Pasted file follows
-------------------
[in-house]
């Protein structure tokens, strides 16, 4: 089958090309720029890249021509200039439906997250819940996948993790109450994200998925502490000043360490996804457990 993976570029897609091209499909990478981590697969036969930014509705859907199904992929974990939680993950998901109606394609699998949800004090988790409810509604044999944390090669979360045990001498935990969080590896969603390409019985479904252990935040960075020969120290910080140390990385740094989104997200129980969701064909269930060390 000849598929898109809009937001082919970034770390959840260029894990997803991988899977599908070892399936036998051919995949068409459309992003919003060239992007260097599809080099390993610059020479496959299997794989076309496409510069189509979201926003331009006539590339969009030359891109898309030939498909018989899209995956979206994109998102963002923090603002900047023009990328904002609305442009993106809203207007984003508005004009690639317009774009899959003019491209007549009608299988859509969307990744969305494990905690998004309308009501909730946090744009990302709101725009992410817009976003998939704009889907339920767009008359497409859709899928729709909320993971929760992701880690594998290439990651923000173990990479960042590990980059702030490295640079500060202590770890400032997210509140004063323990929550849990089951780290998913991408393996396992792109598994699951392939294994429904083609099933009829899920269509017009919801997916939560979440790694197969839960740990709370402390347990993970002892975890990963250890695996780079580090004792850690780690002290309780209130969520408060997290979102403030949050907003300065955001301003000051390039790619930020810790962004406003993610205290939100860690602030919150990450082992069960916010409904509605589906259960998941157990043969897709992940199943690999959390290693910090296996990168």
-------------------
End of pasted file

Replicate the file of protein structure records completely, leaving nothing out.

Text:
[in-house]
């Protein structure tokens, strides 16, 4: 089958090309720029890249021509200039439906997250819940996948993790109450994200998925502490000043360490996804457990 993976570029897609091209499909990478981590697969036969930014509705859907199904992929974990939680993950998901109606394609699998949800004090988790409810509604044999944390090669979360045990001498935990969080590896969603390409019985479904252990935040960075020969120290910080140390990385740094989104997200129980969701064909269930060390 000849598929898109809009937001082919970034770390959840260029894990997803991988899977599908070892399936036998051919995949068409459309992003919003060239992007260097599809080099390993610059020479496959299997794989076309496409510069189509979201926003331009006539590339969009030359891109898309030939498909018989899209995956979206994109998102963002923090603002900047023009990328904002609305442009993106809203207007984003508005004009690639317009774009899959003019491209007549009608299988859509969307990744969305494990905690998004309308009501909730946090744009990302709101725009992410817009976003998939704009889907339920767009008359497409859709899928729709909320993971929760992701880690594998290439990651923000173990990479960042590990980059702030490295640079500060202590770890400032997210509140004063323990929550849990089951780290998913991408393996396992792109598994699951392939294994429904083609099933009829899920269509017009919801997916939560979440790694197969839960740990709370402390347990993970002892975890990963250890695996780079580090004792850690780690002290309780209130969520408060997290979102403030949050907003300065955001301003000051390039790619930020810790962004406003993610205290939100860690602030919150990450082992069960916010409904509605589906259960998941157990043969897709992940199943690999959390290693910090296996990168």